When the conversation grew too promotional, too professional, or simply too much, I ducked out of the throng of young dealers and headed to the quieter side of the terrace at the Standard Hotel on the Sunset Strip in West Hollywood. The pastel blue of the pool and the soft pink glow of the balcony lights made the night feel plush and clubbyan atmosphere in tune with the PR strategy of the New Art Dealers Alliance (NADA). Bigwig dealers are keen to tell you that nada means “nothing” in Spanish, but proud NADA members had traveled from far-flung places like North Carolina and Massachusetts to attend this summit.
It was the first humid evening of the inaugural NADACON, an amorphous series of weekend events, which included the opening party, one brunch, three collection tours, one artist-curator talk, one panel discussion, and one private roundtable meeting that I was reminded multiple times I was not allowed to attend. NADA, according to their mission statement, is about honest dealing and community and not, as their epithet might imply, selling art. The party was collegial. Dealers and gallery assistants clanked bottles of swampy Grolsch and exchanged well-rehearsed repartee. As the night wore on, the poolside became ever more dominated by dealing, the kind that’s usually preambled with wheeling. In other words, the sort usually found at “the fair”two words that dripped off lips in rushed whispers like an impure thought.
The NADA brass welcomed me with open arms. I was handed from NADA fair director Heather Hubbs to NADA president Andrea Smith to NADA cofounder John Connelly back to Smith and finally to President Emerita and NADA mastermind Sheri Pasquarella, who presided over the event like last year’s prom queen. Upon being asked why she stepped down from such heights, she responded, “NADA needed to spread its wings and fly, like the Mariah Carey song.”
The next morning we gathered for a brunch of dim sum, chicken feet, and Bloody Marys at Black Dragon Society’s new space in Chinatown, where the young dealers in young art were looking a little gray. After breakfast, new NADA member and art advisor Lowell Pettit championed NADA’s supportive network and waxed lyrical about the strangeness of the word dealer in the association’s name. “It highlights the excess and exclusivity of our business,” he said. “But what other professions call themselves dealers? Antique dealers, car dealers, card dealers!"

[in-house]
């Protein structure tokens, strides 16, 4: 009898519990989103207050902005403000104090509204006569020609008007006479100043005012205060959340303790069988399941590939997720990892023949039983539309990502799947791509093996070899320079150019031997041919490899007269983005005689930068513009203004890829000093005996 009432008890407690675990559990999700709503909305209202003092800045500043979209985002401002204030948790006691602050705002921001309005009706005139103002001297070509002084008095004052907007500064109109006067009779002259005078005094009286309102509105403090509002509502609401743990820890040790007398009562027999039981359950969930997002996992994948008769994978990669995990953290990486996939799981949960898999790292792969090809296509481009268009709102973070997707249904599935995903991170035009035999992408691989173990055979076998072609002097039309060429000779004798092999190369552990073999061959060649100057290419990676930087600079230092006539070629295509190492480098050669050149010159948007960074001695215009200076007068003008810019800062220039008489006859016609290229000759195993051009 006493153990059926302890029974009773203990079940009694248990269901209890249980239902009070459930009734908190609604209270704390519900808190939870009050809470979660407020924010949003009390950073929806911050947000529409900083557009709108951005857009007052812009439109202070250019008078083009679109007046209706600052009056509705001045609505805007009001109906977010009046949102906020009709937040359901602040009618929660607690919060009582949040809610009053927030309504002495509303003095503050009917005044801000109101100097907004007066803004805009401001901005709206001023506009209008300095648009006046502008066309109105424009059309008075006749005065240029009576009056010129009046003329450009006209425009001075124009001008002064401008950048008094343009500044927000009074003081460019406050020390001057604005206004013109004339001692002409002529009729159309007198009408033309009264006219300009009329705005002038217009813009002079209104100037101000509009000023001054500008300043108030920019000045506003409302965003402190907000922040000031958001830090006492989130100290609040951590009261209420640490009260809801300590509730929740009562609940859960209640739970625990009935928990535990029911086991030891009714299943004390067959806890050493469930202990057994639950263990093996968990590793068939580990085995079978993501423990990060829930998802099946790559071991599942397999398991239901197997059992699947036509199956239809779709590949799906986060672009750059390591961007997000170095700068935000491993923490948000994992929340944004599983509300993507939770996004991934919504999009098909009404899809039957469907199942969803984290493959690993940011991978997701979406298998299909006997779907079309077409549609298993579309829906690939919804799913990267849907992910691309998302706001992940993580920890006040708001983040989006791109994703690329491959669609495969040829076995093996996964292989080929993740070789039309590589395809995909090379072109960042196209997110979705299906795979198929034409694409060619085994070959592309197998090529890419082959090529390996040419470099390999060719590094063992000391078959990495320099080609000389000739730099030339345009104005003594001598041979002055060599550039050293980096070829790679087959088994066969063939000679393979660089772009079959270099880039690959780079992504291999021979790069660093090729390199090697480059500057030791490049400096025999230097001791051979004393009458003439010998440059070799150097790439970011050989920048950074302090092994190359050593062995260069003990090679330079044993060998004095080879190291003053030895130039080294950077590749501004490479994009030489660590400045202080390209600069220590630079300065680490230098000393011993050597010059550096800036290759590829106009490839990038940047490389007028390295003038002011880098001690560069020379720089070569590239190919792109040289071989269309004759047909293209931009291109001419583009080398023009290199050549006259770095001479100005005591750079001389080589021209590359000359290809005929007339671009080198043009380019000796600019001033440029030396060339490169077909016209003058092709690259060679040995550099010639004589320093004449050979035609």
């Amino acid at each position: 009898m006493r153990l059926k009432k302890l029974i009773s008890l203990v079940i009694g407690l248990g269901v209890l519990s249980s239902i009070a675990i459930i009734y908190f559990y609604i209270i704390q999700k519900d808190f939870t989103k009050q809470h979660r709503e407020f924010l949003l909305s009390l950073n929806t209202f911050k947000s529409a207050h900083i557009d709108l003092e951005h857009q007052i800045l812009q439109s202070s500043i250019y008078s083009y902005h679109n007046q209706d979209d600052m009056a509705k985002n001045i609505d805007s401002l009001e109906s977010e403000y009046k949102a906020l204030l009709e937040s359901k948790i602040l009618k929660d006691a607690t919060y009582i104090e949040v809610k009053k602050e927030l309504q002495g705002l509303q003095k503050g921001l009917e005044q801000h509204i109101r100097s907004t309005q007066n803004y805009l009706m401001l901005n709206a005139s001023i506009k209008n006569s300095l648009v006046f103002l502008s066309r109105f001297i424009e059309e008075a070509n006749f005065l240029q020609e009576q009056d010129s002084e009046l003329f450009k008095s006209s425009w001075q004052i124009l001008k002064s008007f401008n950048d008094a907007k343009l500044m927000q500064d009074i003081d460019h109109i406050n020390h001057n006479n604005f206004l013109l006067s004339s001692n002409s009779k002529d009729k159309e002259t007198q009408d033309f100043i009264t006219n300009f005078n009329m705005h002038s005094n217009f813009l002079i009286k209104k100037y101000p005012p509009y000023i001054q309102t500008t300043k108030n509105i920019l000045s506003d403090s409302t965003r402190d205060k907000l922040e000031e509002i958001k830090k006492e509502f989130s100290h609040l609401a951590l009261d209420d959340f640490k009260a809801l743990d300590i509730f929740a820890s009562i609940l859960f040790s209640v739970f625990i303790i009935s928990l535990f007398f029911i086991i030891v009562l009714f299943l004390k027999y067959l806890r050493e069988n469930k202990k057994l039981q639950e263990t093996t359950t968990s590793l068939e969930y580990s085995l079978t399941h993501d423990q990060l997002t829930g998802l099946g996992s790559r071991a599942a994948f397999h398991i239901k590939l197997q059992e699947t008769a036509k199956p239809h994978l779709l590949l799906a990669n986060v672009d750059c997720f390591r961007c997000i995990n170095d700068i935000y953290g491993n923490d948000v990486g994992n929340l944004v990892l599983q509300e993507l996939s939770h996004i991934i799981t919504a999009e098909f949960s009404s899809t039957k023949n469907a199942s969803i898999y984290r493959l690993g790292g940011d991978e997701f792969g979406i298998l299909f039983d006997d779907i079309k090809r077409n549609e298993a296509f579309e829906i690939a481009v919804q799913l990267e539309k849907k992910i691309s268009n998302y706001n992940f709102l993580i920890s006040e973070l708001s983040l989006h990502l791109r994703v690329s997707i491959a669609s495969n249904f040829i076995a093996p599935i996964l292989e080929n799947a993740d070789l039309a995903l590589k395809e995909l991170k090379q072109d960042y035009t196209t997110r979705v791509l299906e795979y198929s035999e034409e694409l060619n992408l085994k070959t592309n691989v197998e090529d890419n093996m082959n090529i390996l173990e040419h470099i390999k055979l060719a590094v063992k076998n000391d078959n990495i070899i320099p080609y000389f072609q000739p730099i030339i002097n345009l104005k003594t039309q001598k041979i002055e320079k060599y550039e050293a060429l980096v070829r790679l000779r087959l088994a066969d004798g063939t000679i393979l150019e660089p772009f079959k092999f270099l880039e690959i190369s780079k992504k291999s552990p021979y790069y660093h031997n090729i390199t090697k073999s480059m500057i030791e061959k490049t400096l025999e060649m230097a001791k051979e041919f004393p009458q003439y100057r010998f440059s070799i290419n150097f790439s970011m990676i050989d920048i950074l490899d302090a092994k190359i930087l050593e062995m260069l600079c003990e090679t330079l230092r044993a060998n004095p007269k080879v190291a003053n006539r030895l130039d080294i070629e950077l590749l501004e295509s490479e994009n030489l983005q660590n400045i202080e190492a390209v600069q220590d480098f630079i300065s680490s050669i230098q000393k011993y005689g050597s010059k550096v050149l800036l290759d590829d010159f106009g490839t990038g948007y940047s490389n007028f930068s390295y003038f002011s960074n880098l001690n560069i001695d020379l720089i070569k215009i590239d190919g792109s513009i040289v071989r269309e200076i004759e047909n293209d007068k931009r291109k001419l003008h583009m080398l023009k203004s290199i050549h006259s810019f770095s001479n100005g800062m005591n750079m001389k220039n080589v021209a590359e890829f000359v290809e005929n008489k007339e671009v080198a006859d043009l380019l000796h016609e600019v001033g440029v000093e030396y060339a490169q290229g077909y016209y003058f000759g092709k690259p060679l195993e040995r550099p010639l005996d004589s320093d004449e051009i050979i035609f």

The next day, the shuttle bus, a mighty beast of seasoned age whose history was marked by the scraped-off casino logo on its side, took us from the Standard to the Ovitz Family Collection in Santa Monica. Ovitz was not in attendance, but collection curator Andrea Feldman Falcione led the tour with a sophisticated intern, Julianne Rosenbloom, in towa step up from the Broad collection tour, where a recently recruited intern led the proceedings alone.
Past the imitation-brass Lichtenstein of a setting sun in the courtyard and through the glass front doors, I walked into the lobby and was greeted by a Kippenberger nude portrait of Michel Würthle. Walking from office to office, I observed the work of Raymond Pettibon, Julie Mehretu, Ed Templeton, Diane Arbus, Peter Doig, and many of his students. There were a cluster of Leipzig artists, a Richard Prince for every occasion (one painting appropriately included a check made out to Ovitz for $175,000 to “Buy Back Painting”), and a large number of Blum & Poe protégés. Although most pieces were stunning, the rhyme or reason of the collection was, let us say politely, impossible to discern.
After a question from Pasquarella, who chewed gum and blew bubbles throughout the tour, about whether the employees knew the value of the work on the walls, I asked Feldman Falcione, What is the unifying force of the collection? She had dropped hints about Ovitz’s tastes; he doesn’t really like video, he once had a penchant for photos, but he’s now seriously into imagistic paintings. After hemming and hawing about space and process, she eventually proclaimed with a tone of finality, “We buy works we like.” The tour ended. As Feldman Falcione was swarmed by NADA dealers with outstretched business cards and inquiries about unsolicited submissions (she accepts them, by the way), I asked her intern what she thought the collection was all about. “I work under a Richard Prince,” she said with a shrug. “I'm not sure, but . . . he knows what he's doing with his money."